In a box of my dad’s old stuff, I found a scrapbook of my grandma’s. It was labeled “High school graduation invites, pictures, and thank you notes.” I flipped through and found entries from all my older cousins, including ultra sweet handwritten thank you notes from each of them. Oh boy, I thought. Did I write out a thank you note? I had no memory of writing one. The next page was my older sister, her graduation invite, her senior picture, and another thank you note–thanking her grandparents for coming to her party, for their card, and a promise to put the included money to good use. There I was on the page following. My thank you note was probably the least thoughtful and sweet–written in a child’s scrawl–but maybe I’m being a harsh critic. Only then did I worry for my younger sister, that maybe she dropped the ball. The next page was blank. I realized immediately my grandmother died in ’94, of lung cancer, the year before my younger sister would graduate.
All four of my grandparents were smokers. A contrived need put on that generation. Few were spared. My grandfather on the other side, on my mother’s side, died in 1981, at the age of 60 of lung cancer. His death incited her to quit smoking. I always thought that was a sweet gesture, a show of respect for the grief my mom was going through, and a generous attempt to be around longer so that our little family of five wouldn’t have that to deal with that again, any time soon. Imagine that! Never once occurred to me that my living, sentient grandmother might have been worried about her health and desired to stave off death as long as possible for the joy of being alive. No, she quit smoking so she could spend more Sundays once a month serving us dishes of vanilla ice cream in her kitchen. What a sweet lady she was! What a selfish little twit I was! But I was only seven.
I’d like to think my grandma going smoke-free for the last fifteen years of her life maybe did stave off lung cancer for a while. Maybe my graduation picture and thank you note are in the back of that scrapbook because she made that effort after my grandpa died. Would it have been nice if she’d lived to complete that scrapbook with the entry of her youngest granddaughter? Yes. Would it matter? It matters to those of us who loved her. Does it matter, really, in the grand scheme of things? What does?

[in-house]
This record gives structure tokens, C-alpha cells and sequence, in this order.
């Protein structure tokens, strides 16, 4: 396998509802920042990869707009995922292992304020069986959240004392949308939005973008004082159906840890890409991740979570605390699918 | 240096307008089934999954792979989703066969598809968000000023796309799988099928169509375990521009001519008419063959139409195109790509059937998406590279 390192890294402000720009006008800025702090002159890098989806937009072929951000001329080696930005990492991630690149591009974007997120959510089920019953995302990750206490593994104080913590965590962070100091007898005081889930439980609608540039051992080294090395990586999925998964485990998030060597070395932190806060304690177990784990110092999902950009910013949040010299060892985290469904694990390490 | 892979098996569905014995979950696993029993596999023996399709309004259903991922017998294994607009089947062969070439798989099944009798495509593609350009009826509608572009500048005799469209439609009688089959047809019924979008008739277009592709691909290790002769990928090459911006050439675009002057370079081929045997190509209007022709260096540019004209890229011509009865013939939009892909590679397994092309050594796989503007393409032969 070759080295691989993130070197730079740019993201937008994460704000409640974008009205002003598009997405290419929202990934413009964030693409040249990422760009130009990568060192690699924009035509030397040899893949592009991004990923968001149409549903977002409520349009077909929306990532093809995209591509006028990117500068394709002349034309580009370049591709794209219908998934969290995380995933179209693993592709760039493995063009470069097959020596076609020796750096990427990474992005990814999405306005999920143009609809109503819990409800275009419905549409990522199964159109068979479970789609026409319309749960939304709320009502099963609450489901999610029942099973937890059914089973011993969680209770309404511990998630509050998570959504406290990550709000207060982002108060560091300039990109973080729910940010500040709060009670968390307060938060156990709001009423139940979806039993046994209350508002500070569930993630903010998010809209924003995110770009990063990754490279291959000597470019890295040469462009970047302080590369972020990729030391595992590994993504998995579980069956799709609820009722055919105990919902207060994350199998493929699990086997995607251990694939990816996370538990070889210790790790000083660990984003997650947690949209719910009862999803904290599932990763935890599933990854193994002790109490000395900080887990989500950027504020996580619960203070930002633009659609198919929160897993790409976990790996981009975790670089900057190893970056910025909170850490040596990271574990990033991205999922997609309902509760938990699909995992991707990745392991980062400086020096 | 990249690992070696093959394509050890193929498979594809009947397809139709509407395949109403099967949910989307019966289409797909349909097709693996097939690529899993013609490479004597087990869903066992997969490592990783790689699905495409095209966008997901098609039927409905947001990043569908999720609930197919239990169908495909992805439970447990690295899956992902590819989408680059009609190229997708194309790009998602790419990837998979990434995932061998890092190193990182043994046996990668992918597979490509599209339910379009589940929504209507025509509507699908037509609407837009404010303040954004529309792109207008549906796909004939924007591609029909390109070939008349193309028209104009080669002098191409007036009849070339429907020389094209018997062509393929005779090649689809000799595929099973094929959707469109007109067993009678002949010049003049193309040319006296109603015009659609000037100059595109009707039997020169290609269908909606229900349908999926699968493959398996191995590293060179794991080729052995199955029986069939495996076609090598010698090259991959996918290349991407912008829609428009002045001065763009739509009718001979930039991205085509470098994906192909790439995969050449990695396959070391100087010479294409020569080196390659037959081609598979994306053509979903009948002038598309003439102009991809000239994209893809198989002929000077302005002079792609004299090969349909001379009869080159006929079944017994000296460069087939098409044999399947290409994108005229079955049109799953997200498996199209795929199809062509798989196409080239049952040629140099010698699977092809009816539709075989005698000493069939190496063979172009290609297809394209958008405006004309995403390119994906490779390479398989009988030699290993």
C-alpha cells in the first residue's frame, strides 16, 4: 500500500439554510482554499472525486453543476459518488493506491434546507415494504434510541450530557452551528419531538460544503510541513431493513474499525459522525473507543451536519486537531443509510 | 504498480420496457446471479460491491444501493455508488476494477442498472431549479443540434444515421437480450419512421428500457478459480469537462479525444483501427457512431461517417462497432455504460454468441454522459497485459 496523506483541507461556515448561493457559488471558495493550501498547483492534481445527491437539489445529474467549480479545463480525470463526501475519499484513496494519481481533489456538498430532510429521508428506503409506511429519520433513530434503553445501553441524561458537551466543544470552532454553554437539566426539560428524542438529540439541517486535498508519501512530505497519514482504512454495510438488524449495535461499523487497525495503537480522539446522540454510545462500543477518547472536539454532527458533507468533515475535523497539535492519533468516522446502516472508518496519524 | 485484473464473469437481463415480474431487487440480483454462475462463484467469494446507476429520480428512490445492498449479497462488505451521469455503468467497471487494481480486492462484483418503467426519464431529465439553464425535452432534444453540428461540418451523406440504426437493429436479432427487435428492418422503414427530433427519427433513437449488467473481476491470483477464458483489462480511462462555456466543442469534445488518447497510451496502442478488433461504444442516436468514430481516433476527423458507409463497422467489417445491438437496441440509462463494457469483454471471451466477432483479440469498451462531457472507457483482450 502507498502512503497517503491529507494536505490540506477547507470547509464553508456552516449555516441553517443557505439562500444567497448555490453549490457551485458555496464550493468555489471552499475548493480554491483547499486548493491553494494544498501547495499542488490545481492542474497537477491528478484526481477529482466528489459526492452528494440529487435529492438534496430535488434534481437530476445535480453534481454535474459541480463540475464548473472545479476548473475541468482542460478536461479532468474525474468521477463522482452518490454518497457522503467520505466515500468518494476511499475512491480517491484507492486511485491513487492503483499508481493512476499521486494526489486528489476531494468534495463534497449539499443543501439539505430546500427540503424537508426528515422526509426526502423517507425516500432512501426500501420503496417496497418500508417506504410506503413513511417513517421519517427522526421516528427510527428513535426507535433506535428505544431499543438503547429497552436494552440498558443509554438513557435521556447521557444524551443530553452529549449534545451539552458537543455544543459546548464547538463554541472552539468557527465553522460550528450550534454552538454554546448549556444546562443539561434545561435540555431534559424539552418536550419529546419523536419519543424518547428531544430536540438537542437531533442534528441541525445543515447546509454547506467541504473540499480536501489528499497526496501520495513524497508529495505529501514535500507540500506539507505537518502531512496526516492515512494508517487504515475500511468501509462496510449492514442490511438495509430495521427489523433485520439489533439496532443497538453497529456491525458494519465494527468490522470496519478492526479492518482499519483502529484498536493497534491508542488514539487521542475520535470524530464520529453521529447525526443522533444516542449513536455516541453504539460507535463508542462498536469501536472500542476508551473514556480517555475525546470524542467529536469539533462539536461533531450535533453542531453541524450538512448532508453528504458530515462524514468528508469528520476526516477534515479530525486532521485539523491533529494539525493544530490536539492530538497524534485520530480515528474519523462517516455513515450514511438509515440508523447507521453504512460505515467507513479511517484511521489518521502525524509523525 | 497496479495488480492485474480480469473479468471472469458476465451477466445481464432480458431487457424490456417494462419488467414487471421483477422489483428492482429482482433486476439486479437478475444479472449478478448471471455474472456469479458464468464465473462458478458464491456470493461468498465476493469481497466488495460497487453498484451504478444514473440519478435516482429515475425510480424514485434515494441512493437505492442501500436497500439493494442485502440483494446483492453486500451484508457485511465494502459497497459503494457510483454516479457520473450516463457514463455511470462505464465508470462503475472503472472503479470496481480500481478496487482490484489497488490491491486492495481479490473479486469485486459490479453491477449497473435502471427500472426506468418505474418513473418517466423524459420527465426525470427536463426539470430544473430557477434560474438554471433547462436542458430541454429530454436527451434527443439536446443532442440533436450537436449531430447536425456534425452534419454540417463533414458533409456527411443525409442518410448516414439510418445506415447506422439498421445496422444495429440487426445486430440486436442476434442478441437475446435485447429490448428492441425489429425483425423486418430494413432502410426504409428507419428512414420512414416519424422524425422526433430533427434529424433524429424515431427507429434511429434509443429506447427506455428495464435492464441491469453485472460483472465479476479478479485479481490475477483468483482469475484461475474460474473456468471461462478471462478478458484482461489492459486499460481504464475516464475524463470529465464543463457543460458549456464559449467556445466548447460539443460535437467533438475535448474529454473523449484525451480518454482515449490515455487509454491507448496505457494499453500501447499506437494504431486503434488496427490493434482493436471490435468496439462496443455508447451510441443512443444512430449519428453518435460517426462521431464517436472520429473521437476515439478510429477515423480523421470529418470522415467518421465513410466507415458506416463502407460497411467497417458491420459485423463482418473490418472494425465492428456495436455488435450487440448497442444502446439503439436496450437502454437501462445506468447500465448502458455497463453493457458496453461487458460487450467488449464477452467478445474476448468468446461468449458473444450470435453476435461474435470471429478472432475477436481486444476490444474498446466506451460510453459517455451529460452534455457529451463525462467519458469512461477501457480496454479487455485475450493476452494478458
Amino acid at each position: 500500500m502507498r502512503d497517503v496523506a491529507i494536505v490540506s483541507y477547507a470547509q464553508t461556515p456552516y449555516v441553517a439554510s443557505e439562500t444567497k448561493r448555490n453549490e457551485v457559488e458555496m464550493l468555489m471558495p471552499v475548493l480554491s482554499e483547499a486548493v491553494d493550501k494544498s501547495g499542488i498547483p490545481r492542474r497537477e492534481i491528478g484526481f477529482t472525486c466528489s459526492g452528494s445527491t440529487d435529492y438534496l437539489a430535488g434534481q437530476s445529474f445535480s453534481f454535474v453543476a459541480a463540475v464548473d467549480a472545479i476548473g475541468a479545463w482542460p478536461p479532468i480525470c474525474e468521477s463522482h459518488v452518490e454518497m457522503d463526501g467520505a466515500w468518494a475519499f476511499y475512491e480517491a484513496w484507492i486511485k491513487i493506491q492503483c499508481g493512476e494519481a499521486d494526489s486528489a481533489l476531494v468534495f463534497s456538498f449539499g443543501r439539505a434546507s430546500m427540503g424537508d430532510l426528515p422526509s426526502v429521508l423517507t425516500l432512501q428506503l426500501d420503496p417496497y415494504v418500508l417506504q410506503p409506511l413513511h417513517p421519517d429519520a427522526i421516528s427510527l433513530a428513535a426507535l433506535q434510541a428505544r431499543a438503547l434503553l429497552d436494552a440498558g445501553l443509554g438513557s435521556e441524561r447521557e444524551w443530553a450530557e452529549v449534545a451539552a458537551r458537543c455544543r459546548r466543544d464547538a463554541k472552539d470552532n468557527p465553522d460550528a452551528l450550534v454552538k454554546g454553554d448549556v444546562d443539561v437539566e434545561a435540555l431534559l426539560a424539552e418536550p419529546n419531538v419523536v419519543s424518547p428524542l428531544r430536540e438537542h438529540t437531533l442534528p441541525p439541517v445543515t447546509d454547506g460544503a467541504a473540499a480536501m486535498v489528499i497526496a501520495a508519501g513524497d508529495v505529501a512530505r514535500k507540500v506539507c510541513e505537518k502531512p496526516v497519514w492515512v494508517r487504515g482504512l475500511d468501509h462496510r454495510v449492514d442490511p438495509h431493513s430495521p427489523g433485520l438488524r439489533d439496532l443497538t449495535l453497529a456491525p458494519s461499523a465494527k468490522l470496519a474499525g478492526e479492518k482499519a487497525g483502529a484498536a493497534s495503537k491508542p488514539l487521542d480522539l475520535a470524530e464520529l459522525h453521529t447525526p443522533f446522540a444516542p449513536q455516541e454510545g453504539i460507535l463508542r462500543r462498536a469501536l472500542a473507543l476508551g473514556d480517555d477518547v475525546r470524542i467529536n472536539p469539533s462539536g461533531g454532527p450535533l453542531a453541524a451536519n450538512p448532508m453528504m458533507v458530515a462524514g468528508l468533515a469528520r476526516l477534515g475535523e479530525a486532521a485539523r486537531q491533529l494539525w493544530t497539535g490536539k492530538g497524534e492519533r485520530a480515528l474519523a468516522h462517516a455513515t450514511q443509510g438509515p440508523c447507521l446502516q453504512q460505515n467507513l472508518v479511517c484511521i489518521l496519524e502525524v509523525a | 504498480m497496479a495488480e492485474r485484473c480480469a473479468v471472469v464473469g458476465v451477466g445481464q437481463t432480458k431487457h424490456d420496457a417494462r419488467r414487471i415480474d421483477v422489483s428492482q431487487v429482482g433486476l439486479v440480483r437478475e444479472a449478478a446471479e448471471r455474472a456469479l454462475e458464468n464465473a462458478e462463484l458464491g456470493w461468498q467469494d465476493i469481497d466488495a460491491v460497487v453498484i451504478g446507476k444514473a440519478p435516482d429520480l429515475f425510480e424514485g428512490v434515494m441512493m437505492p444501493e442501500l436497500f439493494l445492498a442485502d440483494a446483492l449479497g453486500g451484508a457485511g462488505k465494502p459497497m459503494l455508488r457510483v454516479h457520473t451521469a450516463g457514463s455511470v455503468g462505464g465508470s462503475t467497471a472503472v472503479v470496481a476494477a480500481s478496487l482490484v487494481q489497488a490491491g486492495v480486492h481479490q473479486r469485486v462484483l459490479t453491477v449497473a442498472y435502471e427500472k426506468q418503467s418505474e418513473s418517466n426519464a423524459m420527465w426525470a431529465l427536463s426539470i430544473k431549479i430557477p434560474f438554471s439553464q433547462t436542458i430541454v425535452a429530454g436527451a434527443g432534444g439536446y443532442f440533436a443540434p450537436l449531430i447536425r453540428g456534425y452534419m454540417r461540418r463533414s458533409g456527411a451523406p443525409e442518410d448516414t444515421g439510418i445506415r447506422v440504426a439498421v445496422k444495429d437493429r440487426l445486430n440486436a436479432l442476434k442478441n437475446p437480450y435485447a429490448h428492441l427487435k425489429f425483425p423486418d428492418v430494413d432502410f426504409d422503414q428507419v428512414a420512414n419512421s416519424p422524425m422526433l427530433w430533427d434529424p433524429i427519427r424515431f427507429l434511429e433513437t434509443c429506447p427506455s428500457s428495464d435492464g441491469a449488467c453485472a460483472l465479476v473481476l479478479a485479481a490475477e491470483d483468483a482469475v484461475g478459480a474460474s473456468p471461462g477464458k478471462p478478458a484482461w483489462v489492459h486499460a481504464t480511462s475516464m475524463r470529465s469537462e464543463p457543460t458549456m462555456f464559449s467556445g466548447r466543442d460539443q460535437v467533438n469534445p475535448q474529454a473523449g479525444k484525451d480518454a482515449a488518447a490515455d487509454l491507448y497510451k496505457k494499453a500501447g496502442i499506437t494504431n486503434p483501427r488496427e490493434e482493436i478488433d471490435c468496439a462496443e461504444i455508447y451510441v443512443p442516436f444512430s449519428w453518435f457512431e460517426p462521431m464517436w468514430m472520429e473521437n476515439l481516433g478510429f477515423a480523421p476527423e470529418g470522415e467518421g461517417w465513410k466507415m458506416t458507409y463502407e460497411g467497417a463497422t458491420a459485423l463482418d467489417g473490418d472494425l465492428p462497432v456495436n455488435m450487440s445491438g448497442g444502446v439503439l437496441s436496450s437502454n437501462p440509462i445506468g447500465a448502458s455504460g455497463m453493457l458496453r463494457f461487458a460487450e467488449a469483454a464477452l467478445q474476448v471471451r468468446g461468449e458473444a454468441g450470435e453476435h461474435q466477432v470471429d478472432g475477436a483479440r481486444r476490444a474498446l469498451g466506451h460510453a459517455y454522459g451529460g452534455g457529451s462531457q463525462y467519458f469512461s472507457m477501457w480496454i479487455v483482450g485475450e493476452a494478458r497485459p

Finishing things feels good. We get what we call “a sense of completion,” but finishing is just the byproduct of the doing. When we enjoy having the completed result of a project we enjoyed doing we’re really enjoying the memory of doing the work, which brought us pleasure. Having things completed is just the record we keep that something was completed but along the way the record became overvalued.
I don’t think I had any idea my grandmother was keeping the scrapbook of her grandchildren progressing through life until I opened it the other day, twenty years after her death, but I know now that she must have kept us close in mind given the spacing of our respective graduations. She probably leafed through it occasionally and thought of us. She probably even enjoyed the coming day when she would add the final entry, a day that never came for her. It’s sad to imagine her missing the satisfaction of completing the final page of that scrapbook and returning it to whatever shelf she kept it on to gaze at and feel pleased and proud that her progeny were off in the world enjoying their turns at life, and we can focus in on that missing entry until it begins to feel tragic or we can accept the metaphor that life isn’t something you complete all nice and tidy. You leave it undone because it holds an inexhaustible amount of things to enjoy doing.